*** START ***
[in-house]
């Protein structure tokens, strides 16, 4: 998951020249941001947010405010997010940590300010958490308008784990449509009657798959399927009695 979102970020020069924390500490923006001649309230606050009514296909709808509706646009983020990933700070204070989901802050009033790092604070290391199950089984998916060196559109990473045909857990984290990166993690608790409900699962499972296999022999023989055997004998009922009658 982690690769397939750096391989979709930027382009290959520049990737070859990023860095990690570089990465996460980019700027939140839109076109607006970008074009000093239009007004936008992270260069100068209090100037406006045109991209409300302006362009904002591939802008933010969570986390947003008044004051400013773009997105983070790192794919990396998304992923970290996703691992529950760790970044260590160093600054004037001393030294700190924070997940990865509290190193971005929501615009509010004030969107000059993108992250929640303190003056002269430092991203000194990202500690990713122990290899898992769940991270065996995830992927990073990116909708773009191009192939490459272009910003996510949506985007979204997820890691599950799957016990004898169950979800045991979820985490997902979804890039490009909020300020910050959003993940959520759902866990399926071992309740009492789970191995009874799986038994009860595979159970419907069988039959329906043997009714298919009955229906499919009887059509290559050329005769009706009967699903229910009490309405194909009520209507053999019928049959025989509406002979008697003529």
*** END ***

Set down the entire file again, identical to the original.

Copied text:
[in-house]
């Protein structure tokens, strides 16, 4: 998951020249941001947010405010997010940590300010958490308008784990449509009657798959399927009695 979102970020020069924390500490923006001649309230606050009514296909709808509706646009983020990933700070204070989901802050009033790092604070290391199950089984998916060196559109990473045909857990984290990166993690608790409900699962499972296999022999023989055997004998009922009658 982690690769397939750096391989979709930027382009290959520049990737070859990023860095990690570089990465996460980019700027939140839109076109607006970008074009000093239009007004936008992270260069100068209090100037406006045109991209409300302006362009904002591939802008933010969570986390947003008044004051400013773009997105983070790192794919990396998304992923970290996703691992529950760790970044260590160093600054004037001393030294700190924070997940990865509290190193971005929501615009509010004030969107000059993108992250929640303190003056002269430092991203000194990202500690990713122990290899898992769940991270065996995830992927990073990116909708773009191009192939490459272009910003996510949506985007979204997820890691599950799957016990004898169950979800045991979820985490997902979804890039490009909020300020910050959003993940959520759902866990399926071992309740009492789970191995009874799986038994009860595979159970419907069988039959329906043997009714298919009955229906499919009887059509290559050329005769009706009967699903229910009490309405194909009520209507053999019928049959025989509406002979008697003529």